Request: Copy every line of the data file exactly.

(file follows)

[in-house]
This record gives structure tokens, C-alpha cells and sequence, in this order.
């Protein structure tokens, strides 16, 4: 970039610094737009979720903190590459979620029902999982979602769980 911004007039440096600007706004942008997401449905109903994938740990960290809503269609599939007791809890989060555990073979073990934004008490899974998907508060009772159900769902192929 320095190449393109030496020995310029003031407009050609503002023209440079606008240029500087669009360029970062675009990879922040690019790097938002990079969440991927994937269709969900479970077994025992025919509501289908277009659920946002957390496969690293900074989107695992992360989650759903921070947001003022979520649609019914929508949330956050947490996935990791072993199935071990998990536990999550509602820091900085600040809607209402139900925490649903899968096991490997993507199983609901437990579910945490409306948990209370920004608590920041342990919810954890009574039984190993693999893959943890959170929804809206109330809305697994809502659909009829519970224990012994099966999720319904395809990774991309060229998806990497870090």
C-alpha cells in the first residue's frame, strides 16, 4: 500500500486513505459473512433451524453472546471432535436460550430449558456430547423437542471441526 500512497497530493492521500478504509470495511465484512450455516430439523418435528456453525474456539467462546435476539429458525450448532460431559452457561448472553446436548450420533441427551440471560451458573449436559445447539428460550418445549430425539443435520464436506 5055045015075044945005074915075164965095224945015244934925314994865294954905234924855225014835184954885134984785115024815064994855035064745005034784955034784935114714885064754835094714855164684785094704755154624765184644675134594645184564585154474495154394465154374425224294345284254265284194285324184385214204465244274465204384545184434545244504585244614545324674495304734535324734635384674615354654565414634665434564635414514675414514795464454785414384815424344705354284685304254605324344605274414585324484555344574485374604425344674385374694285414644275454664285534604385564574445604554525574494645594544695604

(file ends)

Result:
[in-house]
This record gives structure tokens, C-alpha cells and sequence, in this order.
């Protein structure tokens, strides 16, 4: 970039610094737009979720903190590459979620029902999982979602769980 911004007039440096600007706004942008997401449905109903994938740990960290809503269609599939007791809890989060555990073979073990934004008490899974998907508060009772159900769902192929 320095190449393109030496020995310029003031407009050609503002023209440079606008240029500087669009360029970062675009990879922040690019790097938002990079969440991927994937269709969900479970077994025992025919509501289908277009659920946002957390496969690293900074989107695992992360989650759903921070947001003022979520649609019914929508949330956050947490996935990791072993199935071990998990536990999550509602820091900085600040809607209402139900925490649903899968096991490997993507199983609901437990579910945490409306948990209370920004608590920041342990919810954890009574039984190993693999893959943890959170929804809206109330809305697994809502659909009829519970224990012994099966999720319904395809990774991309060229998806990497870090």
C-alpha cells in the first residue's frame, strides 16, 4: 500500500486513505459473512433451524453472546471432535436460550430449558456430547423437542471441526 500512497497530493492521500478504509470495511465484512450455516430439523418435528456453525474456539467462546435476539429458525450448532460431559452457561448472553446436548450420533441427551440471560451458573449436559445447539428460550418445549430425539443435520464436506 5055045015075044945005074915075164965095224945015244934925314994865294954905234924855225014835184954885134984785115024815064994855035064745005034784955034784935114714885064754835094714855164684785094704755154624765184644675134594645184564585154474495154394465154374425224294345284254265284194285324184385214204465244274465204384545184434545244504585244614545324674495304734535324734635384674615354654565414634665434564635414514675414514795464454785414384815424344705354284685304254605324344605274414585324484555344574485374604425344674385374694285414644275454664285534604385564574445604554525574494645594544695604